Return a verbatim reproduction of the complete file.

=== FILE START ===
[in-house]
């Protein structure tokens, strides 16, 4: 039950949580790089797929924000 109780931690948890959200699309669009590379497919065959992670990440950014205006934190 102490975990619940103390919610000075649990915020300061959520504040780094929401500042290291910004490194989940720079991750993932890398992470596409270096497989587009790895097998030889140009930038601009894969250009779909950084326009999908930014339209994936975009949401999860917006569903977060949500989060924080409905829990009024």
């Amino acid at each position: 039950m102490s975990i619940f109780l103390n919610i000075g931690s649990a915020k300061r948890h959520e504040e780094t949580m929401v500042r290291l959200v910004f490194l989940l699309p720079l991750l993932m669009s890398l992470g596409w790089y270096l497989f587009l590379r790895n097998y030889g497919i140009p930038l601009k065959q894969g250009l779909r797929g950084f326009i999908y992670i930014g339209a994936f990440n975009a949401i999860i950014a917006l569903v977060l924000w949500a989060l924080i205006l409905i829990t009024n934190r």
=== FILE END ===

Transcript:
[in-house]
């Protein structure tokens, strides 16, 4: 039950949580790089797929924000 109780931690948890959200699309669009590379497919065959992670990440950014205006934190 102490975990619940103390919610000075649990915020300061959520504040780094929401500042290291910004490194989940720079991750993932890398992470596409270096497989587009790895097998030889140009930038601009894969250009779909950084326009999908930014339209994936975009949401999860917006569903977060949500989060924080409905829990009024």
């Amino acid at each position: 039950m102490s975990i619940f109780l103390n919610i000075g931690s649990a915020k300061r948890h959520e504040e780094t949580m929401v500042r290291l959200v910004f490194l989940l699309p720079l991750l993932m669009s890398l992470g596409w790089y270096l497989f587009l590379r790895n097998y030889g497919i140009p930038l601009k065959q894969g250009l779909r797929g950084f326009i999908y992670i930014g339209a994936f990440n975009a949401i999860i950014a917006l569903v977060l924000w949500a989060l924080i205006l409905i829990t009024n934190r």